DURING the first part of this century, Britain basically managed the world economy. ``Britannia rules the waves'' was a line from a patriotic song. Exhausted by World War I, Britain was gradually replaced by that growing industrial power across the Atlantic, the United States. After World War II, the US dominated the international economy.
Now the global economy is headed toward ``management by committee,'' says C. Fred Bergsten, director of the Institute for International Economics. The members of the committee will be three roughly equal economic powers: a newly competitive America, a newly internationalized Japan, and a truly United States of Europe.
This historic transformation to a ``multipolar global economy'' will probably take a decade or so. The idea won't be entirely popular in the less-developed countries or among the smaller industrial powers. But Dr. Bergsten believes the efficiency of a small group of leaders getting together to coordinate world economic strategy makes this trilateral system necessary.
``That is the way we are headed,'' he says.
The United States will no longer be able to manage the system alone. Nor will any other single nation.
A Trilateral Commission was formed in the early 1970s to explore international economic issues. But this influential private group, bringing together political and thought leaders from the US, Japan, and Europe, has tended toward ``legitimizing US leadership'' rather than creating a partnership of equals, according to Bergsten, a Trilateral member.
Bergsten sees the seven-nation economic summits as the nascent steering committee of the future world order. He was disappointed that the Paris summit of the seven leading industrial democracies last month did not do more to tackle key economic issues, such as the huge international current account imbalances of the US (a deficit) and of Japan and West Germany (surpluses). Bergsten has long been arguing that the US dollar must fall further against the Japanese yen and West German mark. Otherwise the US payments deficit could start growing again from its current level of around $120 billion.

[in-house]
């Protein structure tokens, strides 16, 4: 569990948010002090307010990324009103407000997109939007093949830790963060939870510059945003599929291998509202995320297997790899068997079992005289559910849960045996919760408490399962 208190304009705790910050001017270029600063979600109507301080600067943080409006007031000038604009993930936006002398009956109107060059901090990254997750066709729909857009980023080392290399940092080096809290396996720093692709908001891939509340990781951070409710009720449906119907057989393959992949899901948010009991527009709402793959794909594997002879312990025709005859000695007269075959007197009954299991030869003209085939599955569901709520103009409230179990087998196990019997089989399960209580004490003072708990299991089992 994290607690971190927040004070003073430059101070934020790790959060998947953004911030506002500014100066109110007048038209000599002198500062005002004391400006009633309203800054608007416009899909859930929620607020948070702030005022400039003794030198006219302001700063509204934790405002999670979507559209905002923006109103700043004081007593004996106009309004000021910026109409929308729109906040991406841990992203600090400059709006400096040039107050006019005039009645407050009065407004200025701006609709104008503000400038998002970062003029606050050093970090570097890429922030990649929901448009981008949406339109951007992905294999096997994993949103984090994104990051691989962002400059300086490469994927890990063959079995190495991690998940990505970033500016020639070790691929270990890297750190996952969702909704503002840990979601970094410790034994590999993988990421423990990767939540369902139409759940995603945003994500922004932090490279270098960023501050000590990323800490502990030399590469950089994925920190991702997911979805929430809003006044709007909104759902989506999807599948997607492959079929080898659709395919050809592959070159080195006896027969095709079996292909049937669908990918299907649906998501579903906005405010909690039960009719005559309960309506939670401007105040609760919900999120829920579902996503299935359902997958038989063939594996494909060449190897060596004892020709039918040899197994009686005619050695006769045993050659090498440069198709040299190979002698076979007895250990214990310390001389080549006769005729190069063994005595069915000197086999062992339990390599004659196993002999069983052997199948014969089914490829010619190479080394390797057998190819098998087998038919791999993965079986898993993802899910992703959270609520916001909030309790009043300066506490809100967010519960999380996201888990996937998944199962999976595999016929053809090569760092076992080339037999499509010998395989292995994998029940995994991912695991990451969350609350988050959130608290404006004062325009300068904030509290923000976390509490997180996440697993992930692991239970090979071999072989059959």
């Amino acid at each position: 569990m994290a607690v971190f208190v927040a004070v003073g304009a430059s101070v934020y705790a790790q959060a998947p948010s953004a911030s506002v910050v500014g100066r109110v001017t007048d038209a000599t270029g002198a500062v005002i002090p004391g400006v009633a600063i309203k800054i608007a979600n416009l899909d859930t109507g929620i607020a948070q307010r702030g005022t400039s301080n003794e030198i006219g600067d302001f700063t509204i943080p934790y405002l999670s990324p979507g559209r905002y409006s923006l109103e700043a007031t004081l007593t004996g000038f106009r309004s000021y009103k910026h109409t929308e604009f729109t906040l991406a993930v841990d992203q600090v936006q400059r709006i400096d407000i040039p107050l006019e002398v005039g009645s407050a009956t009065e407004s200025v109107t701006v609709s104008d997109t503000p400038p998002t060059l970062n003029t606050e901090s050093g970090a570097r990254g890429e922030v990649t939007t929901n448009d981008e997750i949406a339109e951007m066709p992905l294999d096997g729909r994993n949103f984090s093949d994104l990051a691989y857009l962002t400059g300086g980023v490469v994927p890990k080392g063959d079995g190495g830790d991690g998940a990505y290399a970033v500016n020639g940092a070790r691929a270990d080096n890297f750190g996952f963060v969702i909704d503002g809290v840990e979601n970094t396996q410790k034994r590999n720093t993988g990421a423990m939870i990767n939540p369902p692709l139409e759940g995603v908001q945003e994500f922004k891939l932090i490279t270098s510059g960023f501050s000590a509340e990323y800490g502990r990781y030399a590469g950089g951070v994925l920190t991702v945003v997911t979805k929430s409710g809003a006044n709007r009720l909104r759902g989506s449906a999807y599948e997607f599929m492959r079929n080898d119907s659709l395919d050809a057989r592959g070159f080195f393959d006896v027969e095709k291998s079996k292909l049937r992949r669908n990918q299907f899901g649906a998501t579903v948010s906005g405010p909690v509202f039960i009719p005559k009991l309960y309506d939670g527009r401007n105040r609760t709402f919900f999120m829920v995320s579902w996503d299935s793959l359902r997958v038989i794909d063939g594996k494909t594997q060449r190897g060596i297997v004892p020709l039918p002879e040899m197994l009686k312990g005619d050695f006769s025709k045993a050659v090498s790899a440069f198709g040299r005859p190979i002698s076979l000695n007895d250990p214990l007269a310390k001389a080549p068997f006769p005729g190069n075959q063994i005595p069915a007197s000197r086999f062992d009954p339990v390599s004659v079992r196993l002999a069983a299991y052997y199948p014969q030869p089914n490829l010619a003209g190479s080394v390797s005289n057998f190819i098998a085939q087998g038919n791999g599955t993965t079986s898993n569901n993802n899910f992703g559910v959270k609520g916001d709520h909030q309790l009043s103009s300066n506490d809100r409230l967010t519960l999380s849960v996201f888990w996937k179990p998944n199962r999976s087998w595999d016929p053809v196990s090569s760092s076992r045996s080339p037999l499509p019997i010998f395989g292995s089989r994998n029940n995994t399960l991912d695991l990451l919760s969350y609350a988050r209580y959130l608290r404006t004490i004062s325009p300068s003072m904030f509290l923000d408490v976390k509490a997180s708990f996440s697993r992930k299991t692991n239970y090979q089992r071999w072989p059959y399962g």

A recession in the US would slow imports and reduce the deficit. But this would be temporary unless the slump was accompanied by a weaker dollar.
Tackling such economic issues on a case-by-case basis would pave the way for more comprehensive management structures at a later date, he says.
A trilateral system assumes that Europe genuinely unifies its economic policy. Already for some 30 years the European Community has worked out common trade policies for negotiations with the rest of the world. This practise would have to be extended to other economic matters. Presumably the European members of the summit (Britain, Germany, France, and Italy) would normally speak as one.
One motive for Europeans to agree would be fear of a G2 managing the world - a ``group'' composed of the US and Japan.
Canada, also one of the seven summit nations, would be ``the odd man out'' in such a system, admits Bergsten. ``In a sense, the US would represent its interests.''
Similarly, Japan would try to represent the interests of Asia's newly industrialized countries, such as South Korea and Taiwan.
Bergsten doesn't expect the Soviet Union to join the Big Three anytime soon. ``It will be a long time before the Soviets are a big player in the world economy,'' he says. Indeed, it will be some years before Soviet exports or imports match those of Sweden or Switzerland, even if its internal economic reforms are successful.
However, Bergsten would like to see the Soviet Union welcomed into the international economic agencies, such as the World Bank, the International Monetary Fund, and the General Agreement on Tariffs and Trade. He believes China's membership and participation in such bodies encouraged its leaders to undertake market reforms that have promoted that populous nation's rapid economic growth in the last decade.
These memberships could similarly encourage the Soviets into developing free markets domestically and working with the international economic system.
``We want to wean them as fast as possible in our direction,'' he says.
Bergsten insists that the Big Three should not try to dictate economic policies to the rest of the world, including the developing countries. They should be an ``informal steering group.'' They should attempt to develop common positions on trade, finance, developing country debt, environmental issues, and so on. Then these should be bought to the existing international bodies (and perhaps a new one for the environment) for compromises and decisions.
``But the world economy is in trouble unless there is some central steering mechanism,'' he maintains.